Exploration Journal 1 –
Exploration Journal 2 – Capacitive Touch: Hand Drawn Circuits
While browsing through numerous tutorials and links about capacitive touch, I landed upon this tutorial. (Links to an external site.)The artist explores capacitive touch using arduino and a hand drawn circuit. Graphite being a good conductor, powers the circuit and the fan begins to move.
For this exploration I decided to use the aforementioned concept with the CPX, and initiate the capacitive touch to light up the CPX. I used a 6B pencil to draw out the shapes. I realized that the lines have to be really thick and in layers, and vertical strokes of the pencil allow for better conductivity. The graphite is a really good substitute for the expensive conductive paint and is a great way to create interactive art on a budget.
Exploration Journal 3 – Thermometer Using CPX
For the third exploration, I wanted to try out the sensors on the Circuit Playground as that is something I would like to use in my final project. CPX is a great tool for trying out various inputs as it comes built-in with many different sensors. I was very intrigued by a few tutorials online revolving around temperature and thermal sensing.
I followed the following tutorial to create a thermometer for my room using the CPX.
The thermometer worked very well. My room was very cold at the time of the test hence I received a more analog result. The LEDs on the CPX lit up forming a gradient with shades of blue. As I hovered my finger over the temperature sensor of the Circuit Playground, the heat from my fingers caused the LEDs to light up warmer tones like orange, yellow.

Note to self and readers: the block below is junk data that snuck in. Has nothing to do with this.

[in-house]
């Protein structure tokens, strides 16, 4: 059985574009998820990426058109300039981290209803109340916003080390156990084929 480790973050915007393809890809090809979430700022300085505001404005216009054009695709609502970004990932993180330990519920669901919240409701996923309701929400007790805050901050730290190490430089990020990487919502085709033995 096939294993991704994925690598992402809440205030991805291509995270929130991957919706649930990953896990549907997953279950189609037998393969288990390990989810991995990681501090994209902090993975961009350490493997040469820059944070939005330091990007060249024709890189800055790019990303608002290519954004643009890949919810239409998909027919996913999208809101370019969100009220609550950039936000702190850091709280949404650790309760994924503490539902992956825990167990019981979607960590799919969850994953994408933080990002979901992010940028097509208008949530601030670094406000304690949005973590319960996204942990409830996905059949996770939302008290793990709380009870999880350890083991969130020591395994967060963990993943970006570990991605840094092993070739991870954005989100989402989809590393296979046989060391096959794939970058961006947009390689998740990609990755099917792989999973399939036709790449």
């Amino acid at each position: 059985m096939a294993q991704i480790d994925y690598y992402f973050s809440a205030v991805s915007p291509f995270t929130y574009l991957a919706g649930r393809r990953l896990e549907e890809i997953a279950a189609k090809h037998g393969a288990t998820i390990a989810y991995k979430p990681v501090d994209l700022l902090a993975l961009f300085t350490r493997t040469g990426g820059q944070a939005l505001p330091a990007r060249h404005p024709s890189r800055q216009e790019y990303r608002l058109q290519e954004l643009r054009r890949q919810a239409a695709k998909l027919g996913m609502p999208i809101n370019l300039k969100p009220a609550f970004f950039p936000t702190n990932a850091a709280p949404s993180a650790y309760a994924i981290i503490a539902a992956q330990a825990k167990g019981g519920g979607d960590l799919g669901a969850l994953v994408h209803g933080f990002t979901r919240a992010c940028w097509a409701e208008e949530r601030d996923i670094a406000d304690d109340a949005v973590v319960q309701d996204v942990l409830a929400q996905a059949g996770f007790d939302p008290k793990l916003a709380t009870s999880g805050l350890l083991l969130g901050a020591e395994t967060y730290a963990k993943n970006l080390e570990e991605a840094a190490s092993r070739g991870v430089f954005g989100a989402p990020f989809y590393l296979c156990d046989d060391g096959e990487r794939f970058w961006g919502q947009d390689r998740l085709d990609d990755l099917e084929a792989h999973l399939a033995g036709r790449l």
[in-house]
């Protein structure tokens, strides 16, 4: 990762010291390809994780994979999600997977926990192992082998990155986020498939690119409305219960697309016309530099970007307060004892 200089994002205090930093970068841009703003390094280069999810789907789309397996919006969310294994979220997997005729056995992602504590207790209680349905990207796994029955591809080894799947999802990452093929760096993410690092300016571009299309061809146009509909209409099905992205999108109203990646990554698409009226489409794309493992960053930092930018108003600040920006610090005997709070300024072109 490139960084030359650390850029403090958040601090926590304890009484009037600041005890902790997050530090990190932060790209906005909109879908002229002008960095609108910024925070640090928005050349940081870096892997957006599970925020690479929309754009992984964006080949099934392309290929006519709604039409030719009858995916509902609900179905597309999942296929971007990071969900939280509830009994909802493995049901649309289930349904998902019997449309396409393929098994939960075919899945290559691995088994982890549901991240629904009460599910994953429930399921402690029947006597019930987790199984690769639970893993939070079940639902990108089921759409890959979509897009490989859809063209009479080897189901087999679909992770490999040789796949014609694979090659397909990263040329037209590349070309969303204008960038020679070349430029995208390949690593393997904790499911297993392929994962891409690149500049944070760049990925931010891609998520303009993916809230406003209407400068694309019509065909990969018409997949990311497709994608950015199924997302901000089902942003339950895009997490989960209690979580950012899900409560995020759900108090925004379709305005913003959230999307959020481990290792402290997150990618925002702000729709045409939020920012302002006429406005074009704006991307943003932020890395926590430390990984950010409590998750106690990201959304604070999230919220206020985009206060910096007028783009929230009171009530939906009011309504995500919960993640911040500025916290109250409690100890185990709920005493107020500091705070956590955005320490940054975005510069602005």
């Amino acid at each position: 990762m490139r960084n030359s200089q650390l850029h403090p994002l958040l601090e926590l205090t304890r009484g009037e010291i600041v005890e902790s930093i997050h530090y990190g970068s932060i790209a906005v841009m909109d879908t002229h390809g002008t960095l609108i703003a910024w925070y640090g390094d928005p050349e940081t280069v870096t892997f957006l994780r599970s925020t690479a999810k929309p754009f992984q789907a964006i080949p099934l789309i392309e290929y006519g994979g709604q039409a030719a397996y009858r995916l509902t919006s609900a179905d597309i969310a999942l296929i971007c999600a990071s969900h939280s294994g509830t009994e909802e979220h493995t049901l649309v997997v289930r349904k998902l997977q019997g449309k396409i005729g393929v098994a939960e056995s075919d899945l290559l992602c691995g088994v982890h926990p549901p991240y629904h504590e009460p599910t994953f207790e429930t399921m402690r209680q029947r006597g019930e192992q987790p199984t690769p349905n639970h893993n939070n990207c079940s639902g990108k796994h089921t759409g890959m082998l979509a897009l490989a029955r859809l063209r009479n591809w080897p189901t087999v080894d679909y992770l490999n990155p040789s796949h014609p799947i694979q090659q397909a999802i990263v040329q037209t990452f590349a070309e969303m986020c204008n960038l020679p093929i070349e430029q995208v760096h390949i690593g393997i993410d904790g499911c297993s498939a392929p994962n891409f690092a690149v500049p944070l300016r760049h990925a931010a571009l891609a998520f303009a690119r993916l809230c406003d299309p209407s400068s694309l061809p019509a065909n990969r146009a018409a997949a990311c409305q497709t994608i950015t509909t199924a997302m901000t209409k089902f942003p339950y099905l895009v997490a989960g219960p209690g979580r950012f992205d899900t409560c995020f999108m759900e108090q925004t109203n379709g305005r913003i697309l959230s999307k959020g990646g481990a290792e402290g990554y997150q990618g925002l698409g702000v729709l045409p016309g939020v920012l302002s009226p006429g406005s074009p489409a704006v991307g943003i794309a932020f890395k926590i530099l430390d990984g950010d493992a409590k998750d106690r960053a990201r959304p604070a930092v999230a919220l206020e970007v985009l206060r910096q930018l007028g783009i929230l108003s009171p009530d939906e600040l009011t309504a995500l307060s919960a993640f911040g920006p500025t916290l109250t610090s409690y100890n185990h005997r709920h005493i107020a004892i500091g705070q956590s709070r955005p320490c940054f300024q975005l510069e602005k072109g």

I did a few modifications and the CPX gave me a digital result. When close to the heat the LEDs were red and on moving closer to an open window, the CPX lit up in blue.
I intend to use this sensor in my final project. I really like the nature of the inputs, as it provides both analog and digital output if coded adequately. Additionally, the temperature sensor can be used with the capacitive touch and can be used to create a well-functioning thermometer for anything.
Exploration Journals 4 – Technique Exploration: Stitching
Last Journal Entry!
I have zero experience with textiles, and stitching. This semester I have really struggled with putting fabrics together and making them into functional objects. So for the final exploration, I decided to explore stitching techniques, which will help me not only in the final project but also in future. I have learned that basic stitching is a important life skill and everyone should know how to do it. Professor Prior directed me to this website: https://makezine.com/2016/03/22/5-basic-stitches-you-need-know-plus-textile-tips/ (Links to an external site.).
This website presents 5 stitches that are very important and relatively easy to master. The stitches explored Cross-stitch, whip stitch, running stitch, back stitch and ladder stitch.
Cross Stitch is typically used in embroidery and embellishments. It can also be used in putting 2 fabrics together, and leave a nice cross pattern to the joint.
I followed this tutorial:
Whip Stitches are often used to bind 2 fabrics together, hemming edges, and crochet. I referred to the following link:
Running Stitches are typically used in tailoring, and sewing basic seams, and it also may come in handy while doing patchwork. The tutorial I followed:
Ladder Stitch is also known as invisible stitch and can be used to sew/complete a project with an open seam for stuffing or turning. It is often used in pillows, stuffed toys and/or lined hems. The tutorial I followed was:
Back Stitches are often used in embroidery, typically to outline the sketch. It is also a very strong way to attach 2 fabrics together. The tutorial I referred to is as follows:
These stitches were very easy and helpful. I hope to use them in my final project and later in life. Overall I think that these techniques are very beginner friendly and are a great way to grasp knowledge and explore materials and textiles.